Many are predicting that the Galaxy S6 will come with a new Qualcomm chipset – either the Snapdragon 808 or 810. Both are quad-core, 64-bit and more powerful on paper than any smartphone processor at the time of writing, and we’d be pretty happy to see either of them on the S6 (they seem likely to require more power than the S5’s Snapdragon 801, however, which could put extra strain on the battery life – see below for more on that), especially if they were paired with at least 3GB of RAM.
Samsung has form in launching its flagship phones with octo-core Exynos chipsets too, which we’re more likely to see here. While eight cores might sound twice as powerful as four, in reality it doesn’t quite work like that: in benchmarks, the Exynos-equipped S5 only performs marginally better than the Snapdragon 801-equipped S5. We think Samsung can stick to a quad-core Snapdragon 808 or 810 and still offer the performance a phone like the S6 will require.
We’ll talk about storage here too. If it goes down the removeable backplate design route, Samsung is likely to support expandable storage via microSD, and thus the built-in storage doesn’t need to be huge – let’s say 32GB. If, however, the phone is has a metal unibody design and memory isn’t user-increasable, we’d like to see 64GB and maybe even 128GB as an option, just to keep pace with the Apple iPhone 6. And Samsung does like to be seen to be trying to keep up with Apple.
Battery: Bigger and better
The Galaxy S5 has a 2800mAh battery that matches up to the majority of its Android rivals by lasting around a day in normal use conditions (but not all: the Sony Xperia Z3 lasts at least half a day longer), and it holds an advantage over most too in that it’s user replaceable. If Samsung decides to go with a seamless metal body that could change, and if it does we’d like to see better battery life, either owing to a larger battery capacity or increased efficiency.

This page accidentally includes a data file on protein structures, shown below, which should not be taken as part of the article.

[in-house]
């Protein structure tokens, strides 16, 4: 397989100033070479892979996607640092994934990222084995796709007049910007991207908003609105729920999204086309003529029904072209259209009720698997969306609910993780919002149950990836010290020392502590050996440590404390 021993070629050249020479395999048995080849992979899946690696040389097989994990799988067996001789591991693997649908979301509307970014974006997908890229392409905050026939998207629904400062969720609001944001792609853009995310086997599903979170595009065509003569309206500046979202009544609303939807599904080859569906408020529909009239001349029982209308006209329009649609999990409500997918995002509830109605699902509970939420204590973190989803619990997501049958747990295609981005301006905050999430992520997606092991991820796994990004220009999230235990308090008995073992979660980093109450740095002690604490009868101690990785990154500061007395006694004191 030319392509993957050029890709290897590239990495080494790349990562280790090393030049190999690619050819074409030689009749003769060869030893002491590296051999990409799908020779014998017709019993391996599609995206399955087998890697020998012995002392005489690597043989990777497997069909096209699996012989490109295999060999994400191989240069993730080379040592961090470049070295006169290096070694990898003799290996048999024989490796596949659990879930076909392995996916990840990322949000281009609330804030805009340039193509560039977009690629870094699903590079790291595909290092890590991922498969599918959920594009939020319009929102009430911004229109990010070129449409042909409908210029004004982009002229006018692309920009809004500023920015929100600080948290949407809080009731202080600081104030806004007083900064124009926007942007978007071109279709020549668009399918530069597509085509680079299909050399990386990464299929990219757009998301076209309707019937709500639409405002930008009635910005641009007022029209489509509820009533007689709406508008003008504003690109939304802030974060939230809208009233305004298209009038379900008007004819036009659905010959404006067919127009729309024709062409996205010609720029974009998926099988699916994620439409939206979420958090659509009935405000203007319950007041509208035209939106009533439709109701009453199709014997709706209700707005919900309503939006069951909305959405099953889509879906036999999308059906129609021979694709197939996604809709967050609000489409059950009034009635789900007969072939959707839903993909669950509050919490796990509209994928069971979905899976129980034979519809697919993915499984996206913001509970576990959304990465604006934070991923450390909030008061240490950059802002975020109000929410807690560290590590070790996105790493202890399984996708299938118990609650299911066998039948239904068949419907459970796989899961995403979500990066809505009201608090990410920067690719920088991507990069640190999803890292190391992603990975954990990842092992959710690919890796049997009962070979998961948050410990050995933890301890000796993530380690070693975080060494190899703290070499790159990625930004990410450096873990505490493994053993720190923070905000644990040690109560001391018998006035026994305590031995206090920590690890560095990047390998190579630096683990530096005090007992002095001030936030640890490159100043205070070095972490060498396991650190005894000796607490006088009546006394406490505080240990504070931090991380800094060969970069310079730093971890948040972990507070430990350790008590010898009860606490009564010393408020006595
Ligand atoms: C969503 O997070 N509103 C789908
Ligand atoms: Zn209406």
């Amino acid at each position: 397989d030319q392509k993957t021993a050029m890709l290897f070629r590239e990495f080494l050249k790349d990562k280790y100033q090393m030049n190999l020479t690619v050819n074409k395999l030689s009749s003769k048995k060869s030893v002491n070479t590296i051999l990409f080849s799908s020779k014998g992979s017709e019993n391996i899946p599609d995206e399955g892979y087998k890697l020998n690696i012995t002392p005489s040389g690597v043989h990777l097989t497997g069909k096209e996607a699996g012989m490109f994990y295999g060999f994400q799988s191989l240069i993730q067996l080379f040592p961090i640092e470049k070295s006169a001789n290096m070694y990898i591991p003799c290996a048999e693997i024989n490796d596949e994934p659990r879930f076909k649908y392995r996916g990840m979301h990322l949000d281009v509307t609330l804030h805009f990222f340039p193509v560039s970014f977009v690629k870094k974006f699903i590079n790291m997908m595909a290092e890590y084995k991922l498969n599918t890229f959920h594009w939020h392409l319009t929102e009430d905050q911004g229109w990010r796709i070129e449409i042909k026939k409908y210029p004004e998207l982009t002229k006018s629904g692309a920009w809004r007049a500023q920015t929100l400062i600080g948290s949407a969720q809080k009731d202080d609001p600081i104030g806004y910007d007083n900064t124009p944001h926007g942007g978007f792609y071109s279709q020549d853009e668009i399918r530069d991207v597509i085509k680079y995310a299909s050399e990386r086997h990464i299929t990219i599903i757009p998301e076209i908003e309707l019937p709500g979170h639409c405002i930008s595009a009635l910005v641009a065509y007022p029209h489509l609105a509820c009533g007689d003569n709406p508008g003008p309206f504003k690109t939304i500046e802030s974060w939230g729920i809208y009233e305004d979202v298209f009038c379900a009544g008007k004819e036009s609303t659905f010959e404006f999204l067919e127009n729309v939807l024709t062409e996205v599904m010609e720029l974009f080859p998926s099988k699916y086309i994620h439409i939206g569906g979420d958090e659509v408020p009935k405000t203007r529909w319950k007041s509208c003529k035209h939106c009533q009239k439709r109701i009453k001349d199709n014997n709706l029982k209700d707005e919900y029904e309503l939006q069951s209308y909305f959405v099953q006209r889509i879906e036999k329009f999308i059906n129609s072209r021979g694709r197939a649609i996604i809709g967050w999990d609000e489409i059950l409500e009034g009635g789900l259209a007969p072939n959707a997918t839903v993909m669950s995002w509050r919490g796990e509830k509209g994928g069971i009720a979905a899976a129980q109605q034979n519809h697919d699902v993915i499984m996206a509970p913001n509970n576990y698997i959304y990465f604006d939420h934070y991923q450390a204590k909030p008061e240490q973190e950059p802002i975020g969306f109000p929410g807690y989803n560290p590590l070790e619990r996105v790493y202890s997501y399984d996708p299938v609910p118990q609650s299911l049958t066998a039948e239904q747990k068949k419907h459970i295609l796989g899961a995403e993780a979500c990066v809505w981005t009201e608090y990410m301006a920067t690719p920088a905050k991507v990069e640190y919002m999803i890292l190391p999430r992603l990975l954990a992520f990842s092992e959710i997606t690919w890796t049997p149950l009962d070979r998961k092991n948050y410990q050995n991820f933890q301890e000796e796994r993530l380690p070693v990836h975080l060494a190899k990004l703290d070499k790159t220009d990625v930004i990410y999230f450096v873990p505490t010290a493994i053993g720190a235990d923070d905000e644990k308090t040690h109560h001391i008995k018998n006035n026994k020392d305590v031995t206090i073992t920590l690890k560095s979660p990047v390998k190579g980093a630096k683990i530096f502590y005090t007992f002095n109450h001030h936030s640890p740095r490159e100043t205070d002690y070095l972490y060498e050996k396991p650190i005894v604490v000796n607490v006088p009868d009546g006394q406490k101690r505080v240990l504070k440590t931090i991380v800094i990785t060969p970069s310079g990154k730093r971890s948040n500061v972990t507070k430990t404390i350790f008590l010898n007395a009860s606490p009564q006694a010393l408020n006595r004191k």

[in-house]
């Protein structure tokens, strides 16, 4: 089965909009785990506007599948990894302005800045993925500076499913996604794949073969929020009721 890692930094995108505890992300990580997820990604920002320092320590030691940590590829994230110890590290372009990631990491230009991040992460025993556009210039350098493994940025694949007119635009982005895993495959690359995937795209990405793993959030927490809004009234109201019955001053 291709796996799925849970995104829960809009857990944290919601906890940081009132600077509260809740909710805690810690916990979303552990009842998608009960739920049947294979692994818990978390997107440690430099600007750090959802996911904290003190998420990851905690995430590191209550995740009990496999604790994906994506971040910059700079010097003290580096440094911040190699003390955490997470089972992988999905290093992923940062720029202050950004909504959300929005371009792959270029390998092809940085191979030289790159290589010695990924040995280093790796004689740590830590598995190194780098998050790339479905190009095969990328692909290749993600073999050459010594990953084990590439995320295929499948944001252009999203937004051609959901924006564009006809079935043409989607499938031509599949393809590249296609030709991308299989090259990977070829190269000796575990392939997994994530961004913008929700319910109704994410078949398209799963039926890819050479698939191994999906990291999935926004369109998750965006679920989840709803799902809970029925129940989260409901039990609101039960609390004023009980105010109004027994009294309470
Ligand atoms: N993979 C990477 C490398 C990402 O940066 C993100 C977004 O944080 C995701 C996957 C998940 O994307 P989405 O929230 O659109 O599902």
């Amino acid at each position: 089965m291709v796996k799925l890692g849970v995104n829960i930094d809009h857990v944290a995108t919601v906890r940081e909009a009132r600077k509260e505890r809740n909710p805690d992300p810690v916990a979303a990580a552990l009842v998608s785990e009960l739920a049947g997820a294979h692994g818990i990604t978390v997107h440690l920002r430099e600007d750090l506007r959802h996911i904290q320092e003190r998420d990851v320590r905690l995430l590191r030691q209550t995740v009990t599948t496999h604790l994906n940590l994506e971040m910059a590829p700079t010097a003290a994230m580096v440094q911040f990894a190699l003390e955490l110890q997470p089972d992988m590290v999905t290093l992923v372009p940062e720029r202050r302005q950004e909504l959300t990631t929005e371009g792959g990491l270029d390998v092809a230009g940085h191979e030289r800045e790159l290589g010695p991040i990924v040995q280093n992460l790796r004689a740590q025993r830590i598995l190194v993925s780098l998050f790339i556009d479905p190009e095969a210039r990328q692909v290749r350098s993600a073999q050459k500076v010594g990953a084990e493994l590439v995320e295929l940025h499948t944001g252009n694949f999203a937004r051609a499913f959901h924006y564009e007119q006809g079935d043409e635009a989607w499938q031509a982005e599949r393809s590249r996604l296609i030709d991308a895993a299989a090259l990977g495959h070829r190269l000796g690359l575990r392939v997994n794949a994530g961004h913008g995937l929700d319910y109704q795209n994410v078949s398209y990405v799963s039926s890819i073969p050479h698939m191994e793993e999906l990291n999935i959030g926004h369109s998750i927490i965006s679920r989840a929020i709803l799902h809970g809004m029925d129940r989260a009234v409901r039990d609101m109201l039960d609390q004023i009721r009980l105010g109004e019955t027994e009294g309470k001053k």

The LG G3 has a 5.5in 2K screen and markedly longer battery life than the 5.1in, 1080p Galaxy S5, so it’s certainly possible for Samsung to improve its power efficiency. Much of this will depend on the processor it chooses for the S6, and if that’s the Snapdragon 808 or 810, neither seems likely to offer lower energy use than the S5’s Snapdragon 805. So it could well be that a larger battery is required.
Of course, Samsung may want to retain its user replaceable battery selling point, in which case it’ll probably hint that those looking for more battery life could simply buy a second battery to carry around with them.
Camera: Better in low light, please
Were we betting types, we’d put a significant chunk on the S6’s camera outstripping the S5’s when it comes to megapixel count. The S5 has a 16MP sensor, and we’d be surprised if the S6 doesn’t take things above 20MP.
But megapixels alone don’t make a good photo, and we’d much rather see some measures taken to boost performance in low light conditions: larger megapixels (Apple’s favoured method), optical image stabilisation, a wider aperture, or a combination of those. Optical image stabilisation is a distinct possibility, we’d say, as Samsung has already used it in the Galaxy Note 4.
We’re not personally much inclined to take selfies, but we hear a lot of “the young people” are, and Samsung may well attempt to entice them to the S6 with a higher resolution front-facing camera. The HTC Desire Eye manages to squeeze a 13MP snapper on its front side, and while we wouldn’t expect (or want) Samsung to go to those lengths, we wouldn’t be surprised to see something in the 7 or 8MP range.
Release date: No hanging about
With Mobile World Congress 2015 running from 2nd-5th March, we’d expect Samsung to make its big Galaxy S6 reveal around that time (March/April is the period when Samsung traditionally unveils its flagship Galaxy S devices). Price-wise, we’d expect it to be on a par with previous Galaxy S models – so don’t expect it to be cheap and don’t expect it to be vastly pricier than the S5 cost at launch.
As is traditional in Android circles, we also expect to see many a leak about the S6 between now and its likely launch date. So keep an eye on Stuff for all the news as we get it.